By Ishaan Tharoor, Washington Post, April 23, 2015
Saudi Arabia may have changed the name of its operation in
Yemen–from Decisive Storm to Restore Hope–but not much has changed on the
ground. Even after officials declared the near month-long Saudi-led bombing
campaign over on Tuesday, airstrikes continued, pounding the capital Sanaa and
Houthi positions in the city of Taiz.
According to figures from the U.N.’s World Health
Organization, at least 944 Yemenis have been killed and nearly 3,500 injured
since the Saudi-led campaign began.
The Saudis say the next phase will scale back airstrikes and
focus more on providing humanitarian assistance and kick-starting a political
process to reconcile Yemen’s warring factions. The country’s toothless
government, driven out of Sanaa last year, had come to power in 2012 through a
It’s unlikely Riyadh will have as much say a second time
around. Critics, including some American officials, fear the intervention may
Here’s what a month of bombing has achieved:
Rolling back the
Houthi tide. The initial spur to Operation Decisive Storm was the steady
advance of Houthi rebels, a Shiite political movement that receives some support
from Iran, into Yemen’s south last month. The airstrikes appear to have
thwarted the Houthis continued takeover of key military installations in the
country, particularly a few air bases pulverized by the Saudi coalition.
That may reduce threats posed by the Houthis to Saudi
territory–one of the supposed justifications for the campaign. But it does
little to stabilize Yemen itself, which is in the grips of continued conflict
between the Houthis and southern factions arrayed against it.
The country’s army has more or less dissolved, with some
units allying with the Houthis. While the Saudis have mooted dispatching ground
troops, no such force has been cobbled together as yet.
The hope is that a month of heavy bombardment compels the
Houthis to come to the negotiating table. But openings for peace still look
Houthi forces continue to encircle the southern coastal city
of Aden where, until a month ago, the erstwhile Yemeni President Abed Rabbo
Mansour Hadi had taken sanctuary. It’s likely the Saudis will have to continue
their strikes to prevent the Houthis from taking the city.
A Houthi spokesman said the Houthis would consider dialogue
only after the “complete end” of Saudi “aggression against Yemen.”
humanitarian catastrophe. All the while, civilian casualties are mounting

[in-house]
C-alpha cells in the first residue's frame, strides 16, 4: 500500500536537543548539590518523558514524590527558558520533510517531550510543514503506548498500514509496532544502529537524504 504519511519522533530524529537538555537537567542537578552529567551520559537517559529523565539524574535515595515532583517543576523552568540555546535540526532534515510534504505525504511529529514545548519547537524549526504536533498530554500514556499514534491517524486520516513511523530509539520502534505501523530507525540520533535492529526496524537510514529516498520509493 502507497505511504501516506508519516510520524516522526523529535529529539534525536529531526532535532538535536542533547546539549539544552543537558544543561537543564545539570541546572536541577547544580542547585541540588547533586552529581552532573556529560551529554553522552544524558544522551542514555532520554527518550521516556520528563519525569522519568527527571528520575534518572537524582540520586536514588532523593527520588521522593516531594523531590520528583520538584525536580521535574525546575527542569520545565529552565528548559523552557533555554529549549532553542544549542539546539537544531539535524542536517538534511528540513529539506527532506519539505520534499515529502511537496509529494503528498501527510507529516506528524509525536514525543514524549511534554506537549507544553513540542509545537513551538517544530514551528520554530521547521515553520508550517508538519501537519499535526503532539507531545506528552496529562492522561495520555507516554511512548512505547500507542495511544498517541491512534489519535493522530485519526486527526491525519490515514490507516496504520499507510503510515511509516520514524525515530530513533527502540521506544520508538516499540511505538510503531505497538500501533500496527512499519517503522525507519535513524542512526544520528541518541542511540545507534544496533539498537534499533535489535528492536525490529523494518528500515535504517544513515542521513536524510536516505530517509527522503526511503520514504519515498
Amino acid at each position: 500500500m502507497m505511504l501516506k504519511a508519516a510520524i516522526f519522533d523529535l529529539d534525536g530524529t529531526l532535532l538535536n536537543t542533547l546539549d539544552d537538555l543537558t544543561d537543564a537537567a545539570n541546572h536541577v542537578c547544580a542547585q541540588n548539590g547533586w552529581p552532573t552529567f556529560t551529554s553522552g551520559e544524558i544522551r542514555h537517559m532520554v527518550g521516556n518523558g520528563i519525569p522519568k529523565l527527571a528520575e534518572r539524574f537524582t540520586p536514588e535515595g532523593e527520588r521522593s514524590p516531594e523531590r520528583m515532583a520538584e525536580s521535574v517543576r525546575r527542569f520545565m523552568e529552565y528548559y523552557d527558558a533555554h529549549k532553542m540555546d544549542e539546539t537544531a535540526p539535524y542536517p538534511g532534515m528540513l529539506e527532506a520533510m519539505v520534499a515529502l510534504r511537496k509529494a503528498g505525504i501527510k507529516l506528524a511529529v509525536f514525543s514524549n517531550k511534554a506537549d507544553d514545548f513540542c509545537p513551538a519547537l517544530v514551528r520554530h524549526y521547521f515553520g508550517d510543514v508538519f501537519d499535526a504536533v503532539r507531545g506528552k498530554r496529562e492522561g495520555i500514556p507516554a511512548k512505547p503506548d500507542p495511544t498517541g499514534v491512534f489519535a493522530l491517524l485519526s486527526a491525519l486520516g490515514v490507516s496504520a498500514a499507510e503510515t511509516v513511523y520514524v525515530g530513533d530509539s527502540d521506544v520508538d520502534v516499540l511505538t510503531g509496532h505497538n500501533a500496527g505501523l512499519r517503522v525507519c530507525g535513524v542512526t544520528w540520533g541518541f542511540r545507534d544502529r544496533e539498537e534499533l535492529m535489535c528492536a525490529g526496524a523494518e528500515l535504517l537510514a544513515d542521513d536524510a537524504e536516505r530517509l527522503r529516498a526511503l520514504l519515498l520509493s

and what’s left of the Yemeni state is on the brink of “an imminent collapse,”
reports the WHO, referring to the country’s health care services. This is from
a press release issued on Wednesday:
Health facilities are struggling to function as they face
increasing shortages of life-saving medicines and vital health supplies,
frequent disruptions in power supply and lack of fuel for generators. Lack of
fuel has also disrupted functionality of ambulances and the delivery of health
supplies across the country.
Power cuts and fuel shortages also threaten to disrupt the
vaccine cold chain, leaving millions of children below the age of five
unvaccinated. This increases the risk of communicable diseases such as measles,
which is prevalent in Yemen, as well as polio, which has been eliminated but is
now at risk of reappearing.
Shortages of safe water have resulted in increased risk of
diarrhea, and other diseases. “Over the past 4 weeks, national disease
surveillance reports show a doubling in the number of cases of bloody diarrhea
in children below the age of 5, as well as an increase in the number of cases
of measles and suspected malaria. High rates of malnutrition among women and
children below the age of 5 have also been reported,” says Dr. Ahmed Shadoul,
WHO Representative for Yemen.
Gains for al-Qaeda.
The conflict in Yemen was complicated enough before the Saudis got directly
involved. A capable branch of al-Qaeda operates in parts of Yemen’s south and
east, and has clashed over the past year with the Houthis.
The turmoil unleashed by the Saudi bombing campaign,
according to some reports, presented the extremist militants with an
opportunity to make their own gains, including a successful assault on a Yemeni
air base and a major sea port.
Combating this wing al-Qaeda, known as AQAP, has been the
primary objective of U.S. policy in Yemen for the past decade, and has involved
an extensive drone operation.
polarization. Ever since Operation Decisive Storm began, experts have
looked at the wider context of Saudi Arabia’s regional rivalry with Iran: the
former is a Sunni orthodox kingdom, the latter a Shiite theocracy; their
proxies are battling in other pockets of the Middle East.
Iran’s exact role in Yemen’s conflict–which itself was not
a sectarian battle–is a matter of debate. Its shadow in the country, as well
as the heavy-handedness of the Saudi response, has led to a bitter war of words
across the Middle East and worries that a spiraling crisis could trigger a
larger, dangerous conflagration.
Moreover, the enmities within Yemen are hardening, with
factions in Aden steeling themselves for a grim fight against the Houthis.
Ironically, they’re all largely united in their total disregard for Hadi, the “legitimate”
president who has taken shelter in Riyadh and was powerless to prevent his
country’s unraveling in the preceding years.
“The strategic challenges of warfare in failed states must
either address the broader reasons for those failures, or run a critical risk
of becoming failed wars,” writes Anthony Cordesman of the Center for Strategic
and International Studies in Washington.
In the case of the Saudi intervention, so far, that risk
seems rather acute.